Use up all of the remaining commercial yarn in my stash. One sweater's worth to go.

Spin one colorway per month, until I run out of small batches, then at least 4 oz per month. Stopped at the end of the small batches. Have part of a large batch spun up.

Cold sheep yarn until I run out of commercial yarn. Success! Finally, something on the list I did well at. I bought no yarn this year.

Cold sheep fiber all year. Success!

Knit at least three items using handspun. I didn't finish a single thing using handspun, although I am knitting with it now.

Minimize pattern & book purchases. Success! I bought very few patterns, if any.

Knit every day. Sometimes I did fairly well with this, other times, not so much. I find it much easier to do now, as I knit during my lunch break at work.

Spin at least once a week. Decent in the beginning of the year, but total drop off in April or May.

Post my goals every month, with concrete plans for each month. I forgot about this especially when it comes to non-Ravelry goals.

Use fabric stash - at least one sewn item per month. Fail. Very few sewn items.

Wednesday, January 2, 2013

Cocktail Wednesdays: Black Feather

Black Feather

Black Feather
2 oz Brandy
1 oz Dry vermouth
1/2 oz Orange Liquor
1 ds Bitters, Angostura

Stir over ice, strain into a cocktail glass, and garnish with a lemon peel.

The verdict: Scott and I both liked the Black Feather. I found it surprising how forward the orange liquor was, given the proportions. Scott felt that it had some parallels to a Rusty Nail in that it is a mellowed out version of the Grand Marnier we used, mixed with cognac, which is the base spirit of Grand Marnier in the same way that scotch is the base spirit used to make Drambuie, and the blend of the two makes a rusty nail. Personally, I note the dry vermouth as well, and I am definitely enjoying the Dolin French dry vermouth Scott picked up the last time we went to Eastern Market. Trying different things with this vermouth is one of the main reasons I selected this drink. The Angostura definitely contributes a spiciness as well. I find it interesting how similar this drink is to the Metrolpole in ingredients, and yet how different it tastes; much more orangey and spicy, less floral, but also less dry. No lemon peel garnish because I simply had no lemons.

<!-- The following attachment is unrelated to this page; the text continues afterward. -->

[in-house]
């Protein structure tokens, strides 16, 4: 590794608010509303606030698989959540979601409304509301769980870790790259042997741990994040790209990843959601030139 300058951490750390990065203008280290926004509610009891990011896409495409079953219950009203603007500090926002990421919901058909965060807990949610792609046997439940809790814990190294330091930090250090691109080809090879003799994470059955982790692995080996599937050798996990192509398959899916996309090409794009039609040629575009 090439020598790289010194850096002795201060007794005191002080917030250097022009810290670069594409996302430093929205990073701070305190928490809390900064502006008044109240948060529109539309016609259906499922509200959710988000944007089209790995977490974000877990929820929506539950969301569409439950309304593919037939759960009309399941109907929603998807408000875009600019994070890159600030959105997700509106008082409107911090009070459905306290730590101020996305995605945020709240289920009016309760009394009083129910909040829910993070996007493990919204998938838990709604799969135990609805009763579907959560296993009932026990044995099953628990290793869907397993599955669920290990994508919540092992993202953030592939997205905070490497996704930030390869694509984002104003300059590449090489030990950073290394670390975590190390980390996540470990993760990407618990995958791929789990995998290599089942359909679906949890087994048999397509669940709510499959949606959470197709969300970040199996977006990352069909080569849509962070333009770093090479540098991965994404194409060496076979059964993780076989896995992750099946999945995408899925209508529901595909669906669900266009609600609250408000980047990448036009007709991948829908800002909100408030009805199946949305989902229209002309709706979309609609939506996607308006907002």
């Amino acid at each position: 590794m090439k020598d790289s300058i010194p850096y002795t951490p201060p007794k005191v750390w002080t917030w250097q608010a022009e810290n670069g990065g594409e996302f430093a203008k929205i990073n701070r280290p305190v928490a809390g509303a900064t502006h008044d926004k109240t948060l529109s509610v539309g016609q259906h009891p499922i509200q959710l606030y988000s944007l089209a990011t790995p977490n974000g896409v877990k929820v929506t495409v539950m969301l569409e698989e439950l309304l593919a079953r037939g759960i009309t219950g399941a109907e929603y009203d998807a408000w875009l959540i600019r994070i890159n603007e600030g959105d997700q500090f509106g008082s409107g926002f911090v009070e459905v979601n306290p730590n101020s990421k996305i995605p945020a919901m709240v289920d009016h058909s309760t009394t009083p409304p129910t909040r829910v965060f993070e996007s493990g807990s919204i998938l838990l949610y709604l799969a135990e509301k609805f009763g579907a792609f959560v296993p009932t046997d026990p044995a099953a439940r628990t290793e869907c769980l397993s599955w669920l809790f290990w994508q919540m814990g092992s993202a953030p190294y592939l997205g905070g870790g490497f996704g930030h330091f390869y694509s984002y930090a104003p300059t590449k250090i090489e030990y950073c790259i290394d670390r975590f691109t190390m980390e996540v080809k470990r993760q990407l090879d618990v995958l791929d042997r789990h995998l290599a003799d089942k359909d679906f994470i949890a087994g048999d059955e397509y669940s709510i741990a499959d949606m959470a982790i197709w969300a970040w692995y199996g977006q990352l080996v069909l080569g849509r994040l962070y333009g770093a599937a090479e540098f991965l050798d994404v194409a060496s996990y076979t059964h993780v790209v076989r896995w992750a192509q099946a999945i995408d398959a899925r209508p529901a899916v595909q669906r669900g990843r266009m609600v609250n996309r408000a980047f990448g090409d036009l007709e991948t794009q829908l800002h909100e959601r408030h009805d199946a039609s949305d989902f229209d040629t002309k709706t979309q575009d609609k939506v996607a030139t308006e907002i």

Tuesday, January 1, 2013

New Year's Eve Cocktail: St. Germain Cocktail

St. Germain Champagne Cocktail

Happy New Year! I snapped a photo with my iPhone of the cocktail we brought to our friend's New Year's Eve party, The St. Germain Cocktail. We chose it because it is a cocktail involving champagne, and partially because when we bought the St. Germain, the lovely people at the liquor store that we chatted with sent us home with a complimentary St. Germain pitcher as well. This pitcher has graduations for the proportions and ingredients for the cocktail marked on the side.

St. Germain Cocktail:

2 parts Champagne
2 parts Club Soda
1.5 parts Elderflower Liquor (St. Germain)

Stir and serve chilled.

The recipe I found later shows the cocktail in a highball over ice and states to garnish with a lemon twist, though this is not how we tried it. We also made it with a brut cava, which is Spanish sparkling wine, rather than true champagne.

The verdict: As you might imagine, the St. Germain added a floral note to the base sparkling wine favor. We both really liked it, as did all of our friends who tried it. I was surprised by the variety of people who said that they actually preferred it to champagne - from people who usually drink whiskey to people who prefer fruity drinks. I thought it might be too floral for some of the guys, but they all liked it.

Cocktail Wednesdays: Metropole


The next drink we tried was the Metropole, named for another New York hotel. This one was just off Times Square - before it went bankrupt in 1912 - and it had an unusual all night license, with gamblers, actors (of a certain type), and all sorts of late night seedy characters.


1.5 oz Cognac
1.5 Dry Vermouth
1 ds Orange Bitters
2 ds Peychaud's Bitters

Stir the cognac, vermouth, and bitters with ice, then strain into a chilled cocktail glass. Garnish with a maraschino cherry.

The verdict: In the Metropole, I find the dry vermouth to be a large nod to the Martini, and the Peychaud's and cognac a nod to the Sazerac. I feel that it is somewhere between a Martini and a Manhattan in flavor. A thumbs up from both of us.